Payment history: Equally relevant to the FICO and VantageScore models, payment history refers to how reliably you have settled your outstanding balances throughout your credit history. A poor payment history will have frequent late payments, chargebacks, or even a payment that was sent to collections.
Credit balance: Also known as amounts owed, this category tracks your level of debt as it is a good indicator of your credit performance in the future. Simply put, the more money you borrow, the less likely you are to pay it back. This includes accounts with balances as well as your credit utilization ratio, which measures the amount of credit you are using compared to the total credit you have, especially when it comes to revolving credit.
FICO lumps it all into one category while VantageScore separates credit usage and credit balances into separate categories.
Duration and type of credit: The length of credit history measures the average age of your accounts as well as the age of your oldest and newest account. The older your credit accounts, the better your score will be. That’s why it’s often beneficial to keep your old credit cards open, even if you don’t use them frequently.
Meanwhile, type of credit looks at the variety of credit you are using. Successfully paying off multiple types of credit shows you’re good at juggling those debts, so you’re more creditworthy.
While VantageScore lumps these two categories into one, FICO considers credit types separately from duration.
New credit: This reviews any new lines of credit you take out. Too many recently opened lines of credit will hurt your credit score. For every new line of credit you take out, you are less likely to pay off all those debts.
Credit available: Available credit is very similar to credit usage in that it looks at the total credit you still have on your revolving credit accounts. It’s not a big part of your overall credit score and is only distinguished by VantageScore.
How to check your credit score
Your credit score is widely available from a number of sources. A financial institution with which you already have an account, such as a bank or credit card company, may offer their customers free credit scores. It’s worth checking with your existing accounts before looking for other services.
If none of your accounts offer your credit score, you can look for free services that will give you access to your credit score, such as the Credit Karma free credit report and the Experian free credit report. “If someone buys a credit report or a credit score these days, they just don’t shop around because there are tons of places you can get that information for free,” Ulzheimer says.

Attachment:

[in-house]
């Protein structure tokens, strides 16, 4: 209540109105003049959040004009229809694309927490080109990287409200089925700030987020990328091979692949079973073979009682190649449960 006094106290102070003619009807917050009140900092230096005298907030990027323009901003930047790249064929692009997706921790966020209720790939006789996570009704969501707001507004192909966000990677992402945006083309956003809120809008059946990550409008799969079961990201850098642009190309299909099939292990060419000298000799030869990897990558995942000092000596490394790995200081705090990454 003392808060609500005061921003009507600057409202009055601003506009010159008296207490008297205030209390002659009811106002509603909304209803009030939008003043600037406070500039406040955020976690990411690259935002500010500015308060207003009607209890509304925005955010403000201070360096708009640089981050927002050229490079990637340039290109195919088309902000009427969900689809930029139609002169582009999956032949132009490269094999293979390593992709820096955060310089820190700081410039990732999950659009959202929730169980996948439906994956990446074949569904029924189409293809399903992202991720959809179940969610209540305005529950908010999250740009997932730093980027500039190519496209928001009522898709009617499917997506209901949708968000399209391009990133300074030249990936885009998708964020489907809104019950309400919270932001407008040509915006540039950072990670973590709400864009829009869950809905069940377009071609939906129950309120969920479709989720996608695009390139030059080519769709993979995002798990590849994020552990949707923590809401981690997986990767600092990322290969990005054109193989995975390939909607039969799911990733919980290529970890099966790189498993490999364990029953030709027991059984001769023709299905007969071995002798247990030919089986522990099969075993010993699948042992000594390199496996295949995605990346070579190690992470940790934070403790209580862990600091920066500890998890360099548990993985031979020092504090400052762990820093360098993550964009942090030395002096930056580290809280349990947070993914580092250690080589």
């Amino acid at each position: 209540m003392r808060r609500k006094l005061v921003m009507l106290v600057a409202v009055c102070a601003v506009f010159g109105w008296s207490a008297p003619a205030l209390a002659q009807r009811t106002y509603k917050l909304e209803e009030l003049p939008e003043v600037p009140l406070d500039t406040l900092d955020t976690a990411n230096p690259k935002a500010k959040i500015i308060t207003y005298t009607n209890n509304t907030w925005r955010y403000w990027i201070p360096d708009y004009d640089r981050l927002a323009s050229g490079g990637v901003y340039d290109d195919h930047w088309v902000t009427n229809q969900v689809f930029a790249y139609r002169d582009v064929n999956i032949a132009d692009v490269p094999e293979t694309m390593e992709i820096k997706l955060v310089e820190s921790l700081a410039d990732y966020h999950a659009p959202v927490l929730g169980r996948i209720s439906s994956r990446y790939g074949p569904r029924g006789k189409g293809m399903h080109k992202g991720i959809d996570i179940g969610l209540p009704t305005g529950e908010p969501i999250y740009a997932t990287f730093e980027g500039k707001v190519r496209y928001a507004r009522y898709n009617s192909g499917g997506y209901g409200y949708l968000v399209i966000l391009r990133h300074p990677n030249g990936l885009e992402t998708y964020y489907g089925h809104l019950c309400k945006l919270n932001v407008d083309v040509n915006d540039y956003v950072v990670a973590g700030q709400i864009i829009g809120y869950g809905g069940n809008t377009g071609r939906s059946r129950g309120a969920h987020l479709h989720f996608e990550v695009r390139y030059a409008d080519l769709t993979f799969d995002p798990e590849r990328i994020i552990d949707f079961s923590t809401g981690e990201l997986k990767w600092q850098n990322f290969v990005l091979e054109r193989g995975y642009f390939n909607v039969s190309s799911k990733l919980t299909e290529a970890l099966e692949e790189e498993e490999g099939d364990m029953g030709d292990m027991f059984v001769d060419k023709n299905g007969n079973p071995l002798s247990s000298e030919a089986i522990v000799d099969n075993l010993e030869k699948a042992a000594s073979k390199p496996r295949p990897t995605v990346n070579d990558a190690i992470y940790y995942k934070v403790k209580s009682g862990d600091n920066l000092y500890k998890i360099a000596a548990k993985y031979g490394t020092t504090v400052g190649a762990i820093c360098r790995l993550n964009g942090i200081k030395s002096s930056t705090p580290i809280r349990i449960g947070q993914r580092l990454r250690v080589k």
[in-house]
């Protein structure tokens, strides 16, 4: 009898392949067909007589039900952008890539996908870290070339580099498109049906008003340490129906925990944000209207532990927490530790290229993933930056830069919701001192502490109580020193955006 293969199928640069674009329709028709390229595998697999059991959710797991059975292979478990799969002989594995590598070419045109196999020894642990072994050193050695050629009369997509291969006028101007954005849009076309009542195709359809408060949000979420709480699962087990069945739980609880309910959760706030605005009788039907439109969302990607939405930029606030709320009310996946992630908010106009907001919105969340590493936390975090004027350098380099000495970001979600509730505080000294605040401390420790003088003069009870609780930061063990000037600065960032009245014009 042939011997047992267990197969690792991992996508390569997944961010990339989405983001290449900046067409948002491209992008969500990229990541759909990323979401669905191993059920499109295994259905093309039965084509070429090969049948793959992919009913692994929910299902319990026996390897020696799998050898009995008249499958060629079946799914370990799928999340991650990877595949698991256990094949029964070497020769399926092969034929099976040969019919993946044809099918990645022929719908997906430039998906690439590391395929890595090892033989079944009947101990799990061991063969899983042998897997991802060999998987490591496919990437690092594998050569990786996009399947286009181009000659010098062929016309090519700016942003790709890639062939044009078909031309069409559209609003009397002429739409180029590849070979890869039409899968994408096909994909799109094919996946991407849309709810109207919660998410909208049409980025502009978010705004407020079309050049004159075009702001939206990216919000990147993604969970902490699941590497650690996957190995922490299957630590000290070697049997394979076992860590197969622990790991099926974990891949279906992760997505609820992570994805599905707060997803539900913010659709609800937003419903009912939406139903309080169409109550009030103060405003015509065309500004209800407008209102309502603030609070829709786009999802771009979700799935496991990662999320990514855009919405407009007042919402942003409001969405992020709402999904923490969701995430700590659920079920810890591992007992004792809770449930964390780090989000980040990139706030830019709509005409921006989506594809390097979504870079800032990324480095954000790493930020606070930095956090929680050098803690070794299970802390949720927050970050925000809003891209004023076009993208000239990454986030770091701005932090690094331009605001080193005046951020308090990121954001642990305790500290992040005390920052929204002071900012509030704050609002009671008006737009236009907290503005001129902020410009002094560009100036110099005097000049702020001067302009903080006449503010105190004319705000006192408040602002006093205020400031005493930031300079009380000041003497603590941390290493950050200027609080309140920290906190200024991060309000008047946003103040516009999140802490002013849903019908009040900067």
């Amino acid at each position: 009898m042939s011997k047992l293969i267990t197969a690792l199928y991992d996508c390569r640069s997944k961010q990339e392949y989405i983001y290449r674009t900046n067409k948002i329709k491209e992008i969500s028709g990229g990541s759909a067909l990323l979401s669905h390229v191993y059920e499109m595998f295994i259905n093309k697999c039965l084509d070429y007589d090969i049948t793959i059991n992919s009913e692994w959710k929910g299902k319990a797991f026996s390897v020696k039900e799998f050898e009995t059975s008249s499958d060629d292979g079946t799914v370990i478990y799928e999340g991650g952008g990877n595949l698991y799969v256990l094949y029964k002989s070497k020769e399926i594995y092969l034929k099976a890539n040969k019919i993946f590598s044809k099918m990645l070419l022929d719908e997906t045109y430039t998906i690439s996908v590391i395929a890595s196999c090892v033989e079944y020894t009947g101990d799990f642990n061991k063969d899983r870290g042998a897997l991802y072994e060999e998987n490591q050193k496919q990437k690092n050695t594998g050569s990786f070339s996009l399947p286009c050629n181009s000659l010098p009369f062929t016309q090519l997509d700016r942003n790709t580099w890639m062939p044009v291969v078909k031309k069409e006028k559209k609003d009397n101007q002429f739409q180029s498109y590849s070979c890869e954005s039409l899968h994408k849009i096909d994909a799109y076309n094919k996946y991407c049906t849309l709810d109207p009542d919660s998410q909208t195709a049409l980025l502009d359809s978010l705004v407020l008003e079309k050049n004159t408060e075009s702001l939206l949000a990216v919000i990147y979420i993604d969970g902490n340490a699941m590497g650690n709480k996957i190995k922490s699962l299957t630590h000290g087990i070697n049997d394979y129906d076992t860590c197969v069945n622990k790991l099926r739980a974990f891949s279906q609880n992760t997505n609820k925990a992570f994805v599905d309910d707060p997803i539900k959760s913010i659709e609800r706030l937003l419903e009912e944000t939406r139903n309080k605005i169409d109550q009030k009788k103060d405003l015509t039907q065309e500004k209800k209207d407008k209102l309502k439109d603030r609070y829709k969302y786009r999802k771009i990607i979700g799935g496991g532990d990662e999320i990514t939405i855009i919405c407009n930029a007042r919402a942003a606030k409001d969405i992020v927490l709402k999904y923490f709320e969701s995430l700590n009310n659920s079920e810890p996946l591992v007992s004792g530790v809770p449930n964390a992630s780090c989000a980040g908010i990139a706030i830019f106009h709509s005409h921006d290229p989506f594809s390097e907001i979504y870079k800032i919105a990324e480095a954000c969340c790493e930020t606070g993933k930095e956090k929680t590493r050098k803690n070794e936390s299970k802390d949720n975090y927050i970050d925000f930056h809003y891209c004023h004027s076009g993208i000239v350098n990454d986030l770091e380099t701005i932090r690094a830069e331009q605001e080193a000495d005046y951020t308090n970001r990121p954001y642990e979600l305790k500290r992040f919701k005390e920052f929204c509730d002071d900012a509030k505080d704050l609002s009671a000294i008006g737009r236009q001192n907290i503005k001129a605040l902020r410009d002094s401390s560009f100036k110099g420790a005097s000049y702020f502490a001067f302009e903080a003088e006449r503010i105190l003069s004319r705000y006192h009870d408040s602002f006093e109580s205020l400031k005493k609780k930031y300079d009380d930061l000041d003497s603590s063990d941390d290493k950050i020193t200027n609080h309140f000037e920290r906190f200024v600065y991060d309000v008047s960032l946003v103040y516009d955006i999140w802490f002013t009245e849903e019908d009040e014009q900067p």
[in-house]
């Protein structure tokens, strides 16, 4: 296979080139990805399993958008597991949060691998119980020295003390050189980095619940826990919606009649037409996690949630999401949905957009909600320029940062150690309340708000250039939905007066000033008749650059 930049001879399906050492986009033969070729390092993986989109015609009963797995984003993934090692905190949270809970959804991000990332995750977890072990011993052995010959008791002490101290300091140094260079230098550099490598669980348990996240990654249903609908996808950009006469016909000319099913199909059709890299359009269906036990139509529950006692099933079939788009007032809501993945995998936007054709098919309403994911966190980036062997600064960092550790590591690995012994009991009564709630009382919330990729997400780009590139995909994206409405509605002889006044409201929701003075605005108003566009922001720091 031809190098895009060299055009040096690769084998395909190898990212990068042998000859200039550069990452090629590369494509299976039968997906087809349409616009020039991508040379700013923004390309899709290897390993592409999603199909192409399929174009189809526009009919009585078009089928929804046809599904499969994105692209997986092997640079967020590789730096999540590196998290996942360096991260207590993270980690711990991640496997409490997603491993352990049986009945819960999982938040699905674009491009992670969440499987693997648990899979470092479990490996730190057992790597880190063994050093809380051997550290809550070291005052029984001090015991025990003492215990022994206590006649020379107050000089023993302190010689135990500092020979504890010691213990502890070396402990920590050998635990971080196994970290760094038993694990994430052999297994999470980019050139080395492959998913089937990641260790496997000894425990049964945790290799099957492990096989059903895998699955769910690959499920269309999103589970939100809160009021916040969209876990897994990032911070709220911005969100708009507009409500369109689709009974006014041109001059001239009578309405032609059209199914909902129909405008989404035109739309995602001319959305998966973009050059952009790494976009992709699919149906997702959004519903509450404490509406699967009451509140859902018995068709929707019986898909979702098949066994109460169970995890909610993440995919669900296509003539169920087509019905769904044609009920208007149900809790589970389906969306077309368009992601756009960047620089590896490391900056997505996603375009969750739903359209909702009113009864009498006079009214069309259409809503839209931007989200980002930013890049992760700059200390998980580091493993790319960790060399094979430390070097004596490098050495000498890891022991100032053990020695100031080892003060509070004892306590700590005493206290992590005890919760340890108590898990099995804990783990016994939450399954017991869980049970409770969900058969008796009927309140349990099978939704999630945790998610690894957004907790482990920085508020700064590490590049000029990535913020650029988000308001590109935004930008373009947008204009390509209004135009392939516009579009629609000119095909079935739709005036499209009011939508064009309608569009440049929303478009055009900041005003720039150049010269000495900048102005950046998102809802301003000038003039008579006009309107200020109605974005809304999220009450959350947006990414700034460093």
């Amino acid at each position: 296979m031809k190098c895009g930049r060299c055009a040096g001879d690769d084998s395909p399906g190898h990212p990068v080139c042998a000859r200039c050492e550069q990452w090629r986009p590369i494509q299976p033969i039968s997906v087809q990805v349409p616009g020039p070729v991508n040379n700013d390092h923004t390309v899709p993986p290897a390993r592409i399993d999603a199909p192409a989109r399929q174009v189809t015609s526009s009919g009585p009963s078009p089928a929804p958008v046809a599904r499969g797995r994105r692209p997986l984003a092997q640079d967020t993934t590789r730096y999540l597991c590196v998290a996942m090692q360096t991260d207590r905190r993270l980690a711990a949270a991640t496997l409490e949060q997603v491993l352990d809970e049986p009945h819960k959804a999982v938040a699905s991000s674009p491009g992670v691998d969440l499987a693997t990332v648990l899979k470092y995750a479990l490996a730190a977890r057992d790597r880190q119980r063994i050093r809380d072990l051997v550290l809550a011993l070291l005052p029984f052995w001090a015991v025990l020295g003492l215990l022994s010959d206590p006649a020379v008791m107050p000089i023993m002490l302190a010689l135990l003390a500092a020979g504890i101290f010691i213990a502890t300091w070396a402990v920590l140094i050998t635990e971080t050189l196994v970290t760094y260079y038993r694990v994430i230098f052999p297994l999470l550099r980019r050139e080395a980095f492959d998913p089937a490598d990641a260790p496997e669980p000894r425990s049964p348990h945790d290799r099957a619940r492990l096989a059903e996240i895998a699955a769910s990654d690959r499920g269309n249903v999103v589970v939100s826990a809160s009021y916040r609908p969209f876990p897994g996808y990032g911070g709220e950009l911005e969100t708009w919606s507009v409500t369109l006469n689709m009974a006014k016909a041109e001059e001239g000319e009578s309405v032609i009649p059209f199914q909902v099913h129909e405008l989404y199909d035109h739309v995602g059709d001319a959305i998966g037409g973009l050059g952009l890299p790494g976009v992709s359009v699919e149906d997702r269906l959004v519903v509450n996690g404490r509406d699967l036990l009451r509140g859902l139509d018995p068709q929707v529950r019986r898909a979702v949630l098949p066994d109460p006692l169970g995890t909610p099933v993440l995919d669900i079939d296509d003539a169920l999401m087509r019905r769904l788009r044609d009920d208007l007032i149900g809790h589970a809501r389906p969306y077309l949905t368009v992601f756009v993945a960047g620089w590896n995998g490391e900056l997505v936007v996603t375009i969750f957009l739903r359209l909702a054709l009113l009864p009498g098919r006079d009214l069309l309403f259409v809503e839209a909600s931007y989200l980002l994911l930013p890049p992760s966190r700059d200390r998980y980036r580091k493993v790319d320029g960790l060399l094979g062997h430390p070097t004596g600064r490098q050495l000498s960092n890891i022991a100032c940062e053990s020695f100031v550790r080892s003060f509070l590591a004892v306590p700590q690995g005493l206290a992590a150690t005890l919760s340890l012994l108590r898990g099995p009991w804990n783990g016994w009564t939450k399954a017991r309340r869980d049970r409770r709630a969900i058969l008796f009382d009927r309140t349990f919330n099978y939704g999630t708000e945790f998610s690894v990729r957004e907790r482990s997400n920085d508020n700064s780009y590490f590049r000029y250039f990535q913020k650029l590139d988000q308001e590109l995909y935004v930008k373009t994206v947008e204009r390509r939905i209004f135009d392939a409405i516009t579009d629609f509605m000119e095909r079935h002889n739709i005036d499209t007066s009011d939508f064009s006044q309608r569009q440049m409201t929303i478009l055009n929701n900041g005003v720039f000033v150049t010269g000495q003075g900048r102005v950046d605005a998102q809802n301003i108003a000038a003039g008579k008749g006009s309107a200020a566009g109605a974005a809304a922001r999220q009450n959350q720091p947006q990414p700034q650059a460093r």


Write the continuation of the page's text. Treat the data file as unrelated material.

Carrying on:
Tread lightly with these services and read the fine print. You will want to know exactly what you are signing up for when it comes to your credit history.
Why is your credit rating important?
Even if you don’t plan on getting a credit card or applying for a loan anytime soon, your credit score still has an impact outside of borrowing money. For example, landlords may consider your credit score as an indication of financial responsibility when reviewing your apartment rental application. A history of late payments can tell them how likely you are to pay your rent on time.
Insurance companies also consider your credit score and credit history when determining who they insure and how much they will charge to cover you. This is called a credit-based insurance score.
As we better understand what makes a credit score work, climbing the credit ladder seems a little less daunting. The percentage of consumers with a credit score of 700 or higher is 46.9% in April 2022, up 10.3% since 2005.
Joining this group may seem like a long way off, especially if you are just starting your credit history now. However, it is easier to build credit from scratch than to rebuild your credit from a low credit score. “It’s almost like a blank sheet of paper,” Ulzheimer says. “And you choose what to put on that sheet of paper.”